More than half of the 620 primary care doctors questioned for one study described obese patients as “awkward, unattractive, ugly, and unlikely to comply with treatment.” (This last is significant, because doctors who think patients won’t follow their instructions treat and prescribe for them differently.)
...and the negative effects this can have on patients:
Even if doctors don’t directly express weight-based judgments, their biases can hurt patients. One recent study shows that the higher a patient’s body mass, the less respect doctors express for that patient. And the less respect a doctor has for a patient, says Dr. Mary Huizinga, the study’s lead author and an assistant professor at Johns Hopkins School of Medicine, the less time the doctor spends with the patient and the less information he or she offers.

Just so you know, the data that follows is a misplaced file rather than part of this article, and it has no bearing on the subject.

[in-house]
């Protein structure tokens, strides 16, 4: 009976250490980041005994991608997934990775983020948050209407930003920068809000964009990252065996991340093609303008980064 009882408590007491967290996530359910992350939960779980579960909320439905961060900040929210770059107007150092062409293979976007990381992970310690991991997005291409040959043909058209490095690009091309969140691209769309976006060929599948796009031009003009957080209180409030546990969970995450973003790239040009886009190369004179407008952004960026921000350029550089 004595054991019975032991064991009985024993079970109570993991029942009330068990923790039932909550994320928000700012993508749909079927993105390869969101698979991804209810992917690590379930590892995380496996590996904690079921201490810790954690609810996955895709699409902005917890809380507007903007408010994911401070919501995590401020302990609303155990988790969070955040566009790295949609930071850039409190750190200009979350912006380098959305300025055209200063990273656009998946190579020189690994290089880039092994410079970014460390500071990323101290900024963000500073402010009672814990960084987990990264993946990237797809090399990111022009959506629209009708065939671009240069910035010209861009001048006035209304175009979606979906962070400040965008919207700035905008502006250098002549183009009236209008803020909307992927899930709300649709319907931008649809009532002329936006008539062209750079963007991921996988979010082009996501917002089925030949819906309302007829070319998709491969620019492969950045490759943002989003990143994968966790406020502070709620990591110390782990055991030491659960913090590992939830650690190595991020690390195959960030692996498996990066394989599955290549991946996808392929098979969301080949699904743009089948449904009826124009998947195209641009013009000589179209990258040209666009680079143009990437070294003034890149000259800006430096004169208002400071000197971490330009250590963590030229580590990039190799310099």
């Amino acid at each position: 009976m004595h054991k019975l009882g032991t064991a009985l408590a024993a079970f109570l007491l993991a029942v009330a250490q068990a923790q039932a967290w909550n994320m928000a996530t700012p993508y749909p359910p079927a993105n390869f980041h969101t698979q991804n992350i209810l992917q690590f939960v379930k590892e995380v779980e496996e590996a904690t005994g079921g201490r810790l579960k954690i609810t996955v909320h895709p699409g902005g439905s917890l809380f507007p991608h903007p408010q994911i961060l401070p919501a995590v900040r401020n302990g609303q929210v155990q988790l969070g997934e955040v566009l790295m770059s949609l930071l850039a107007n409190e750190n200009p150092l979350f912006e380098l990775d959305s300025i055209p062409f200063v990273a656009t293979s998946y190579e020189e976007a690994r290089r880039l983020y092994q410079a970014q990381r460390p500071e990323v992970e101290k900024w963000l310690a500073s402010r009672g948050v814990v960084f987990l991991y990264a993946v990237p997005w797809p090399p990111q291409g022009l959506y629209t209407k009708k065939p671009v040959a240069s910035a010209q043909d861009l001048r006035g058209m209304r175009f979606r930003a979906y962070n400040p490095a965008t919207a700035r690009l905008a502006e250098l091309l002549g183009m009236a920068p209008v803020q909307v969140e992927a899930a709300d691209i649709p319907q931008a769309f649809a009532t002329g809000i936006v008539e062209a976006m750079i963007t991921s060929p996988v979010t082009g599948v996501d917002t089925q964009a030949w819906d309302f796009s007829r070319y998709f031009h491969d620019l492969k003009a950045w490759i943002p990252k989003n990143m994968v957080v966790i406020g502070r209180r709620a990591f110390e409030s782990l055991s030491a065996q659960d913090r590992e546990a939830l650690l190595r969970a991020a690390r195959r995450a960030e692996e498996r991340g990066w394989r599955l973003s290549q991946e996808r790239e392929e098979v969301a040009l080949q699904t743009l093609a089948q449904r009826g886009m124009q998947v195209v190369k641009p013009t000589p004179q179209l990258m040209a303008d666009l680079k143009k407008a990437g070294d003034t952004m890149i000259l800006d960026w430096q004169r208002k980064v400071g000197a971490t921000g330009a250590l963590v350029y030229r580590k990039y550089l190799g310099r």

Other studies are flipping the assumption that because overweight and obesity are often associated with mental and physical illness, obesity itself causes these illness. In fact, controlled studies show, the stigma attached to weight may be a more significant cause of illness.
Dr. Peter A. Muennig, an assistant professor of health policy at Columbia, says stigma can do more than keep fat people from the doctor: it can actually make them sick. “Stigma and prejudice are intensely stressful,” he explained. “Stress puts the body on full alert, which gets the blood pressure up, the sugar up, everything you need to fight or flee the predator.”
Over time, such chronic stress can lead to high blood pressure, diabetes and other medical ills, many of them (surprise!) associated with obesity. In studies, Dr. Muennig has found that women who say they feel they are too heavy suffer more mental and physical illness than women who say they feel fine about their size — no matter what they weigh. [emphasis added]
Read the full op-ed for more.